Anne Boleyn’s Romantic Entanglements
“The Scandal of Christendom” – Katherine of Aragon
Anne Boleyn’s romantic entanglements were controversial – Henry Percy, the future Earl of Northumberland, the poet Sir Thomas Wyatt, and Henry VIII himself. The earlier two relationships ultimately affected her relationship with her future husband, the King, due to Henry’s suspicious nature. But ‘she touched their lives, as they did hers’ and each left lasting impressions on the other.[i] Essentially Anne’s public image was shaped by her romantic entanglements.
There is little surviving evidence of Anne Boleyn’s relationship with Henry Percy. There is still less from her relationship with Thomas Wyatt and we do not even know just how deeply Anne was involved with either of them. However, we can get a sense of Wyatt’s own feelings for Anne through his poetry, like Circa Regna Tonat and Whoso List to Hunt. Obviously, there is the most surviving evidence for Anne’s relationship with Henry VIII, as she rose to become royalty, though even this is lacking during their early courtship. Historians have interpreted what does survive in many different ways, affecting her public image according to their own bias.
Anne’s flirtatious nature meant that she was sexually attractive to men, and her appearance was unusual, in that she was not a typical English rose.[ii] This is what initially attracted Anne’s suitors to her and eventually what caused her fall. Her public image has been built around this rumour and innuendo surrounding her romantic entanglements, as it affected other areas of her life.
The relationship between Henry Percy and Anne Boleyn was very controversial at the time, and still is today. Elizabeth Norton argues that ‘the relationship … was doomed’ from the beginning.[iii] Because it was kept secret, it suggests that Anne and Percy knew that what they were doing was wrong and Percy’s father would never endorse their marriage. David Loades describes it as a ‘genuine infatuation’.[iv] Noble marriages were not generally built on love in the sixteenth century, but on power, wealth and advancement. Alison Weir also discusses the improbability that Percy’s father would accept Anne as his daughter-in-law as Anne was ‘no fit bride for a Percy’.[v] Henry Percy was the heir to the earldom of Northumberland, while Anne Boleyn was heiress to nothing, because she had a brother who would inherit. However, G.W. Bernard argues that Thomas Boleyn was negotiating a marriage with the Earl of Northumberland between Anne and Henry Percy, and the fact that Percy fell in love with Anne made the negotiations easier.[vi] However, Bernard fails to explain why, if negotiations were underway, why there is no record of them. It seems more likely that Anne and Percy courted in secret. This relationship was the most detrimental to Anne’s marriage to the King because it was one which could mean that she was unable to marry him, and it was considered in 1536 as a way to annul her marriage. In this way, Anne’s public image suffered because, if the above assumption was true, Anne had deceived the King and this could have been her death, and perceived deception eventually was.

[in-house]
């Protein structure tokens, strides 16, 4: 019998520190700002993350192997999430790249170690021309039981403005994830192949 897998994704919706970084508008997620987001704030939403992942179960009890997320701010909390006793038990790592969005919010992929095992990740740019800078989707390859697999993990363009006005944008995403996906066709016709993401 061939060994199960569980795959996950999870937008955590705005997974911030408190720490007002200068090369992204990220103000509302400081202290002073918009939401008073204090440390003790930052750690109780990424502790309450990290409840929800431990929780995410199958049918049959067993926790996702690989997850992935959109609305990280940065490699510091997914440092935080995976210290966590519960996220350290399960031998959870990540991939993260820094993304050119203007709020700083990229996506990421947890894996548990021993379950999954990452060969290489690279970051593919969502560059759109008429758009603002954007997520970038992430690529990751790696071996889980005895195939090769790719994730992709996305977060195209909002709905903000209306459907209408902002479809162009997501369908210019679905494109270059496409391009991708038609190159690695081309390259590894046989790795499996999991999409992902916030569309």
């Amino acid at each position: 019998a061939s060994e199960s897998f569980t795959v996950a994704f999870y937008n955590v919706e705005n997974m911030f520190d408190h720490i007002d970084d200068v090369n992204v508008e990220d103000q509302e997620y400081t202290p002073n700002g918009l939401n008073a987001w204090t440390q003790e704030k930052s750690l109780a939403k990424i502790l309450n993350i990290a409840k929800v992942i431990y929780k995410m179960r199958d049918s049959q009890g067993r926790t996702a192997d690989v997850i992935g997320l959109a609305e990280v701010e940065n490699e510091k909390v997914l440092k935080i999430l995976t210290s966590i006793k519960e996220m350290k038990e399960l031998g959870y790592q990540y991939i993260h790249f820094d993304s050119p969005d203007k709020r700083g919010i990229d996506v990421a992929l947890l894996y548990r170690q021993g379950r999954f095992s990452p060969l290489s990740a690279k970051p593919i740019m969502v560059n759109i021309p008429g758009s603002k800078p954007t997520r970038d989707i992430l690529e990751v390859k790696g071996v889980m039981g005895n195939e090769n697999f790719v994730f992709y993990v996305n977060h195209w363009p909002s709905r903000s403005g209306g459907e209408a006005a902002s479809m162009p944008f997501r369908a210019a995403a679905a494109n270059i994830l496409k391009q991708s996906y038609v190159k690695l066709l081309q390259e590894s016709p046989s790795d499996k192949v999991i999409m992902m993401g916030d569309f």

Perceptions of the depth of their involvement were rampant, even at the time, particularly as to how far they had progressed. Had they entered into a pre-contract? Had the relationship been consummated? But as Antonia Fraser puts it ‘the exact measure of their intimacy is destined to remain tantalisingly obscure’.[vii] This is because evidence of Anne’s early life is lacking, therefore evidence of this relationship is also lacking. Historians believe the relationship occurred in the summer of 1523, as it would have to have been before Henry Percy got married in late 1523, but after Anne’s return to court in 1522.[viii] Joanna Denny says that there was ‘no evidence’ that Anne had promised to marry Percy, or that she was interested in him, although she relates correspondence and rumour to the contrary.[ix] The evidence given is a letter written by Chapuys, of rumours of a betrothal, and stories about Percy being dressed down in front of Wolsey’s servants. Retha Warnicke, on the other hand, says that the relationship between Anne Boleyn and Henry Percy had led to them exchanging de futuro vows which were binding only if followed by sexual intercourse.[x] If their relationship had not been consummated, then their vows could be easily annulled. But if the relationship had been consummated they were effectively married. George Cavendish, Wolsey’s gentleman usher, devoted some time in his work talking about the relationship between Anne and Percy, saying that they had entered into a betrothal of sorts, and were intending to marry.[xi] If this was true, Anne Boleyn and Henry Percy had behaved rashly; listening to their hearts rather than their heads. At least, Percy was. This match would have made sense to Anne’s ambitious brain as well. Her ambition is a major part of her public image as it was perceived that she was reaching well above her position in society by wanting to be a Countess, and then a Queen.